An offer we couldn’t refuse sent us to golf in Sicily and the southeast coast of Italy where Justin Timberlake and Jessica Beale were married at Borgo Egnazia. They rented the whole property but you can secure a room or a villa for 14 people costing up to $60k beside the San Domenico Golf course – a challenging track along the Adriatic Sea. We stayed at the DoubleTree by Hilton Acaya Golf Resort, 45 minutes away, more understated but elegant under the nightlights with spacious accommodations.
Dana Fry designed the property’s Acaya golf course, host of European Challenge Tour events, with excellent routing through natural vegetation. Fly into Brindisi or Bari or take the highspeed train as we did; a five-hour hillside tour of vineyards, olive groves and the sea from café seats with snack service. Raileurope passes work with Tren Italia and throughout Europe. Rome is a perfect hub for transportation and historical sites between the many regions of Italy. Hotels are abundant in walking distance to everything on the tourist map. We checked in at 10pm and stepped right into the cobblestone street scene. Passing cafes and shops, a couple blocks and the Trevi fountain was lit like a movie scene, igniting romance. Never were we more awestruck in our travels as in the heart of Rome; the magnificence of ancient architecture, standing at the forum and coliseum where gladiators entertained Romans to their death.
A short train trip transports from Rome’s throng of tourists to tranquility as “Under the Tuscan Sun” draws us all to Cortona. We were under the Tuscan umbrella but the essence still shined. Both author and actress Diane Lane frequented Portole’s restaurant and hotel, where we stayed. Owner Franco pointed out the famous villa on our mountain descent to hop the train to Florence. A pilgrimage of art aficionados line up for cathedral and museum entrances but a whole day can be spent admiring the outer art and intricacies of Florence. Inside is Michelangelo’s little David but outside the masters’ dominating sculptures are magnificent to behold in the piazza. Across the river is Michelangelo’s rose garden.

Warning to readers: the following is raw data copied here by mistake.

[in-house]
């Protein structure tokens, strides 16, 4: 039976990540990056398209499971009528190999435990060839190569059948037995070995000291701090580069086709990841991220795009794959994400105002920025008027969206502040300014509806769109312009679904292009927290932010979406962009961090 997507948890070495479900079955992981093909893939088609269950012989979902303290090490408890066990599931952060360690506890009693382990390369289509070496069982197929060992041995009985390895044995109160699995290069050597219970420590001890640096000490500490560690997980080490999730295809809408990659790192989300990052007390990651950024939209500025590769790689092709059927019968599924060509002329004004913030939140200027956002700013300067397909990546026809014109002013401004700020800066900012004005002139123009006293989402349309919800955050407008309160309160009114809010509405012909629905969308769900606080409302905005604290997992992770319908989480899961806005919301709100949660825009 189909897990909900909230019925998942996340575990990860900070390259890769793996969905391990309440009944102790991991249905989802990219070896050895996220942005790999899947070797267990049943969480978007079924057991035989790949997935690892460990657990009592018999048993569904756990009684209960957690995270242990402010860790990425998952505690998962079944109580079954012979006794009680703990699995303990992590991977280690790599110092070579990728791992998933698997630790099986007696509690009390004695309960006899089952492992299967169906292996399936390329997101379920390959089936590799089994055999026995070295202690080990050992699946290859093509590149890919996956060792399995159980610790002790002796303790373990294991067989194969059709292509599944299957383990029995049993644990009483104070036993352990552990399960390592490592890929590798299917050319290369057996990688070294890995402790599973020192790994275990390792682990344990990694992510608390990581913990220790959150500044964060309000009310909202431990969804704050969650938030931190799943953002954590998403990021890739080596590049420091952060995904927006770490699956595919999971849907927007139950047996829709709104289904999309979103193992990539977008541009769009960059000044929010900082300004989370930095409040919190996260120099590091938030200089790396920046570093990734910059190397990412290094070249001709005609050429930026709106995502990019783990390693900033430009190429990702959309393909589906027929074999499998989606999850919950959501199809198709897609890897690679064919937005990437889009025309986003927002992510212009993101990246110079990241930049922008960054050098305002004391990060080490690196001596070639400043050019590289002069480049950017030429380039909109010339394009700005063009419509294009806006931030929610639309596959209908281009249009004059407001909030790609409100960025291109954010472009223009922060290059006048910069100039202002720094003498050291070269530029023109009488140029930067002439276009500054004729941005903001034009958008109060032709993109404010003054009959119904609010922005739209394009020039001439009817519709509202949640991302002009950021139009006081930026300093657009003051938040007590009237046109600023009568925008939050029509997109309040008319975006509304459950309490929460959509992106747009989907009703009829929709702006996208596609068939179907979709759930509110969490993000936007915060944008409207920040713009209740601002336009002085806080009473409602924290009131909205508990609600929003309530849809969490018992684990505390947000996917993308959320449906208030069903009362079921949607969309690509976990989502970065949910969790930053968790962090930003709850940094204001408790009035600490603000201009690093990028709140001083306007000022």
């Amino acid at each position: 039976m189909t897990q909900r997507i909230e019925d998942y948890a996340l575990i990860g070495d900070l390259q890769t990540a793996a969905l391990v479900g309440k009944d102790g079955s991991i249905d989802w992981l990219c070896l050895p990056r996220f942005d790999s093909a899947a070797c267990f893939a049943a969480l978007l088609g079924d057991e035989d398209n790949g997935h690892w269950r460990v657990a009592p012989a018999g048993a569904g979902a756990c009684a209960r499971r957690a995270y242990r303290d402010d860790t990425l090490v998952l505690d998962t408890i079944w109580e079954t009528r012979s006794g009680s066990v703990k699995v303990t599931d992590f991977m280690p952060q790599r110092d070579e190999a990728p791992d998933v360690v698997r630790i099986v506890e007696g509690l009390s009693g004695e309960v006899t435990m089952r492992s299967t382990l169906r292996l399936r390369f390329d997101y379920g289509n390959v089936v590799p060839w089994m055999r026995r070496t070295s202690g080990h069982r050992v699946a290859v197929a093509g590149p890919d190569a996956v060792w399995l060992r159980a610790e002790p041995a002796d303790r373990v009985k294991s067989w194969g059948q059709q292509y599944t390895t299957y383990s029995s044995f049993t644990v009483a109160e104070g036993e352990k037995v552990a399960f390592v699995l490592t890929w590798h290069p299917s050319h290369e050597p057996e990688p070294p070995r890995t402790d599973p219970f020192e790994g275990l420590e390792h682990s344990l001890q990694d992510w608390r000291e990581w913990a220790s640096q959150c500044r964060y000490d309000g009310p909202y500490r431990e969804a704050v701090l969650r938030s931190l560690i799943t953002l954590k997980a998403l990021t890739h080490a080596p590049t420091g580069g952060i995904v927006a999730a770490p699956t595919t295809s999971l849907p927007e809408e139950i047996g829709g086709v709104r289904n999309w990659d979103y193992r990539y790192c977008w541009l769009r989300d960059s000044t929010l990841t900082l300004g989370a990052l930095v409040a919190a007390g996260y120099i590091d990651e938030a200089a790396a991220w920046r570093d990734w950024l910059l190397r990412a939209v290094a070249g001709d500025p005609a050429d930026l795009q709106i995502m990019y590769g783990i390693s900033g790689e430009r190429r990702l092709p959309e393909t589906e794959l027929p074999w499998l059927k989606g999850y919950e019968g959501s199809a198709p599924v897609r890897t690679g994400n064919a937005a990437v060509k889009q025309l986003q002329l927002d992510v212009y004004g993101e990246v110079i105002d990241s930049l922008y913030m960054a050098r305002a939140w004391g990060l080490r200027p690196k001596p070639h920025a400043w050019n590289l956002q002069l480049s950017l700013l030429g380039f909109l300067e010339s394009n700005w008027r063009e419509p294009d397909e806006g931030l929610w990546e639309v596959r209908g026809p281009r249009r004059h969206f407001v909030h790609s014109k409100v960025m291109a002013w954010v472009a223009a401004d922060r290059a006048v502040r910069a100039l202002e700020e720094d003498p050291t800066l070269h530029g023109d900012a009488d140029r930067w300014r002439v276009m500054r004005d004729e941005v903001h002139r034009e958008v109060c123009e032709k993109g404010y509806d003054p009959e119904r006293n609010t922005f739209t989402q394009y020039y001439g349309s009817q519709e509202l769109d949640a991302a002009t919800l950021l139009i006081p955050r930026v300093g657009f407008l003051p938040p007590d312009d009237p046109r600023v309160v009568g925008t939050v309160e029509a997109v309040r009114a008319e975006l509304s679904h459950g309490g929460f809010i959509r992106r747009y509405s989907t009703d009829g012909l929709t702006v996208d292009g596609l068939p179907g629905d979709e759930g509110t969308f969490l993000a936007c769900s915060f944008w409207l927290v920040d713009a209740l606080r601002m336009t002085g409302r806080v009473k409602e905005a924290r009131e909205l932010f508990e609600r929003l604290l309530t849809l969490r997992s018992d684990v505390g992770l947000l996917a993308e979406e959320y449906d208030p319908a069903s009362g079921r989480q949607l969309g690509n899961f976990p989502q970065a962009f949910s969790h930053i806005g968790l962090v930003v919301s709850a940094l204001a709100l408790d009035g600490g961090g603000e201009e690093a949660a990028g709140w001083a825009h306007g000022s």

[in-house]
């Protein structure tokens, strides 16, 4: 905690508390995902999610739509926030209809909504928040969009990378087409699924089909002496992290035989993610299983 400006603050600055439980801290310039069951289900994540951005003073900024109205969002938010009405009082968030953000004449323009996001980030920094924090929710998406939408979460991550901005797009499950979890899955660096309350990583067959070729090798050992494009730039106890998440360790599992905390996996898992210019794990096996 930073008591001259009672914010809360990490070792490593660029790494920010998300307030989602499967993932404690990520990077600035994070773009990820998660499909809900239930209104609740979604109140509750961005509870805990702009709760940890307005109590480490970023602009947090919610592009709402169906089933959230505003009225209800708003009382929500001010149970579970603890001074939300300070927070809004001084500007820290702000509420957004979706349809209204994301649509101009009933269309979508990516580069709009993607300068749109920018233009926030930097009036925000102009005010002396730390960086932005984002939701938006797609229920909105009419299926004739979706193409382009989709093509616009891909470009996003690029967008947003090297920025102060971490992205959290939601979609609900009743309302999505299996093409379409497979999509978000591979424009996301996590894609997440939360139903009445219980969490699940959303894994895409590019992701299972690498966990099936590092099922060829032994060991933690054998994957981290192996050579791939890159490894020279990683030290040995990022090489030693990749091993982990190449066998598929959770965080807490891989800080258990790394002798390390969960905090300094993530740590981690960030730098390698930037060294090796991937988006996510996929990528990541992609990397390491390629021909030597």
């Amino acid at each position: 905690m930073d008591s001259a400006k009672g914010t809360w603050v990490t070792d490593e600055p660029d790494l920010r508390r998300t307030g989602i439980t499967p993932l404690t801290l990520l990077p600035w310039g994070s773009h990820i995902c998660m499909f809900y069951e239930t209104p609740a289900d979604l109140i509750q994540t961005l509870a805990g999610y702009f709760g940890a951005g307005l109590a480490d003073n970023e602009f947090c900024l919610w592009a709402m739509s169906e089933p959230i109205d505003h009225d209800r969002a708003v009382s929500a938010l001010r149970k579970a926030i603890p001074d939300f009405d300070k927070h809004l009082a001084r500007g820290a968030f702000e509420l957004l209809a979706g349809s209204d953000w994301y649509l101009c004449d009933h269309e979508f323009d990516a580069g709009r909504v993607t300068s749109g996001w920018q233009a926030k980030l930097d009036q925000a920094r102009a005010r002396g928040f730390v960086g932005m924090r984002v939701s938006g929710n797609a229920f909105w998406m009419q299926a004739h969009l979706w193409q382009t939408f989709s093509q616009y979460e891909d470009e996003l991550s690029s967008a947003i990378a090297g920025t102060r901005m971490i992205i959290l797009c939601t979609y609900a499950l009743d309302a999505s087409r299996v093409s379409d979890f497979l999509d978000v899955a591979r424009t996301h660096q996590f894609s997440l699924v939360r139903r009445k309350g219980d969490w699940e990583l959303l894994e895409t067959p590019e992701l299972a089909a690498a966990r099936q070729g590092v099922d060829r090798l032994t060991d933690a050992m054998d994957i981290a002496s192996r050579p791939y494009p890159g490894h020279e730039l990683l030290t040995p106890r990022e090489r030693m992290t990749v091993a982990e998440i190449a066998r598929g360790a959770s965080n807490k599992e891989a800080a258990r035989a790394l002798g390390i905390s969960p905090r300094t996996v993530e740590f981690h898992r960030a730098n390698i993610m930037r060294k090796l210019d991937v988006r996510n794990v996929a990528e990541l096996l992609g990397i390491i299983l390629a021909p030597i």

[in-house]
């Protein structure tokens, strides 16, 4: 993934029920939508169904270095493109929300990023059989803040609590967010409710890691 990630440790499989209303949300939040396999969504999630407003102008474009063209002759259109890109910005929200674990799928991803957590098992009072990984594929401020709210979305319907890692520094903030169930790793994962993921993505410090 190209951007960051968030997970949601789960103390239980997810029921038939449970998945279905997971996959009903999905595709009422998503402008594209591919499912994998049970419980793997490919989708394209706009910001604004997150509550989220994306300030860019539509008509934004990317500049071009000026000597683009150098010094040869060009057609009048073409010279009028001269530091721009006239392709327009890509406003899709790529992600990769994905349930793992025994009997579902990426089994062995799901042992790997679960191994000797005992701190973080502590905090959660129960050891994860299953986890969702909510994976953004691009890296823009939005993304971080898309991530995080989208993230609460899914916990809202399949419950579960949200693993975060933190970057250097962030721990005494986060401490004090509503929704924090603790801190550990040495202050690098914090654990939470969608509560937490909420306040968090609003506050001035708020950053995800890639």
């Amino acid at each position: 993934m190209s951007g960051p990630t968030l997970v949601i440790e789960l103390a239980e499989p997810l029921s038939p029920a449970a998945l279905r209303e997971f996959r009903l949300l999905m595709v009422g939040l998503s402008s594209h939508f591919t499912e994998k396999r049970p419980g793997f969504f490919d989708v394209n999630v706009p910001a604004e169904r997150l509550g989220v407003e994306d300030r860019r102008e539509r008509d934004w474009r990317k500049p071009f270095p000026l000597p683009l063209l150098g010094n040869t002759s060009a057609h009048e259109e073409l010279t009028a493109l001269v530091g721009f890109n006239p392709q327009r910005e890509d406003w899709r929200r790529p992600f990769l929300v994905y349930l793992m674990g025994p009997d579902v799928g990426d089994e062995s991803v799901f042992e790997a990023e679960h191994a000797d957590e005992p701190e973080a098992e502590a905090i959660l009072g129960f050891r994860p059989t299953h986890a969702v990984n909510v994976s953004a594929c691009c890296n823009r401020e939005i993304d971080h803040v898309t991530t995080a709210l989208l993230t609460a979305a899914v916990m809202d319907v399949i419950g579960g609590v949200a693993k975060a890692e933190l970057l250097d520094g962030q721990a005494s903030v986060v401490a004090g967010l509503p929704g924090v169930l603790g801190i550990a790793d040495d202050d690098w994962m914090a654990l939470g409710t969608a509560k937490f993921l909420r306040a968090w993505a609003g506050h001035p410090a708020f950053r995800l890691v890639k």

Renting a car is the way to really see the sprawling vineyards and olive groves in artistic rows with grand villas that define the beauty of Tuscany. Roads are narrow and stick shift is standard so put on your driving gloves and go, not slow. While this could be the most famous wine trail, we discovered exquisite Sicilian wines due to the lava enriched soil from the active volcano Mt. Etna. Il Picciolo Etna Golf Resort & Spa has the first course built in Sicily, a short flight from Rome and situated on the lower slopes of Mount Etna. The holes traverse blindly up and down the mountain with a smoking (literally) view of the volcano, spewing fire or lava. Helicopter excursions offer the birds eye view of volcanic activity if you dare. Il Picciolo’s spiced gallinella fish paired so well with Patria Rossi that we stopped at their winery for a tour where ancient French Oak barrels are climate controlled naturally in the volcanic underground caverns.
Danny shifted the Renault Twingo expertly around sharp curves and breath-taking views, stopping to hike the Gorge of Alcantara. The winding road leads to Taormino, a touristic enclave of boutique hotels perched high on the cliff side overlooking the Mediterranean with Gondola transport to sea level. Further south, Donnafugata Golf Resort and Spa in Ragusa is a relaxing retreat on 800 acres with well-manicured floral grounds and Italian Baroque architecture. Gary Player designed the Parkland and Franco Piras the Links courses to be the best in Sicily. Accommodations, cuisine and service are world class. Back in Rome before home, we were honored by a private tour of St. Peter’s Basilica with Father Richard Wolak. Passing over our apostles’ tombs, taking in all the sculptures, murals, mosaics and domes; to discover the origination and interpretation of each is an enlightening experience, Catholic or not.
The best Italian farewell came with dinner at Ivan Torresi’s Il Tartarughino (turtle) restaurant. His son Sergio in Indian Wells insisted that sister Serena and husband Marco take us to their Daddy’s restaurant. Aperitivos, pasta, seafood, desert and wine made us friends forever. Limoncello led to laughter and singing, “Volare” in the piano bar with the soccer nationals. In Italy the pasta-bilities are endless. What’s not to like when a “Bar” sign means, food, alcohol and gelato, the creamiest of ice creams? Arrivederci Roma and Grazie.WHAT'S YOUR REACTION?